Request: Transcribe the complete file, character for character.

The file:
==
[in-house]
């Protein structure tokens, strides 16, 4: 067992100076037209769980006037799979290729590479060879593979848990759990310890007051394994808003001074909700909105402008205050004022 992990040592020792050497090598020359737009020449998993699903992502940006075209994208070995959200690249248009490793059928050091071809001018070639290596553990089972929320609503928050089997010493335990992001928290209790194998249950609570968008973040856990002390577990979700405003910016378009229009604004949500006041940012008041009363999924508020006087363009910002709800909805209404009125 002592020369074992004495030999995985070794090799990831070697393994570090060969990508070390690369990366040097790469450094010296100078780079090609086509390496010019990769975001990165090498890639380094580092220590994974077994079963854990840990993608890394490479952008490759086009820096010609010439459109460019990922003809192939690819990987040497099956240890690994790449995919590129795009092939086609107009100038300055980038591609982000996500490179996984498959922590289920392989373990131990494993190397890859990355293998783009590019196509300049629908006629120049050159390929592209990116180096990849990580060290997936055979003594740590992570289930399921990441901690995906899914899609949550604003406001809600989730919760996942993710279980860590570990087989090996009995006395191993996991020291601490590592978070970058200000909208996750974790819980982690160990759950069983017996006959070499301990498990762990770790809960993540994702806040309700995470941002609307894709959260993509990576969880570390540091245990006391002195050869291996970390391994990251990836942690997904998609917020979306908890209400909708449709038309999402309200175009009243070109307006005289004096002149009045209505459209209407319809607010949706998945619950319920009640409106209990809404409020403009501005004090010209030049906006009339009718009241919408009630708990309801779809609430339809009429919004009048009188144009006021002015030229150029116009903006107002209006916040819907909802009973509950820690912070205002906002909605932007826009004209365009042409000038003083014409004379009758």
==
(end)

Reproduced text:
[in-house]
């Protein structure tokens, strides 16, 4: 067992100076037209769980006037799979290729590479060879593979848990759990310890007051394994808003001074909700909105402008205050004022 992990040592020792050497090598020359737009020449998993699903992502940006075209994208070995959200690249248009490793059928050091071809001018070639290596553990089972929320609503928050089997010493335990992001928290209790194998249950609570968008973040856990002390577990979700405003910016378009229009604004949500006041940012008041009363999924508020006087363009910002709800909805209404009125 002592020369074992004495030999995985070794090799990831070697393994570090060969990508070390690369990366040097790469450094010296100078780079090609086509390496010019990769975001990165090498890639380094580092220590994974077994079963854990840990993608890394490479952008490759086009820096010609010439459109460019990922003809192939690819990987040497099956240890690994790449995919590129795009092939086609107009100038300055980038591609982000996500490179996984498959922590289920392989373990131990494993190397890859990355293998783009590019196509300049629908006629120049050159390929592209990116180096990849990580060290997936055979003594740590992570289930399921990441901690995906899914899609949550604003406001809600989730919760996942993710279980860590570990087989090996009995006395191993996991020291601490590592978070970058200000909208996750974790819980982690160990759950069983017996006959070499301990498990762990770790809960993540994702806040309700995470941002609307894709959260993509990576969880570390540091245990006391002195050869291996970390391994990251990836942690997904998609917020979306908890209400909708449709038309999402309200175009009243070109307006005289004096002149009045209505459209209407319809607010949706998945619950319920009640409106209990809404409020403009501005004090010209030049906006009339009718009241919408009630708990309801779809609430339809009429919004009048009188144009006021002015030229150029116009903006107002209006916040819907909802009973509950820690912070205002906002909605932007826009004209365009042409000038003083014409004379009758």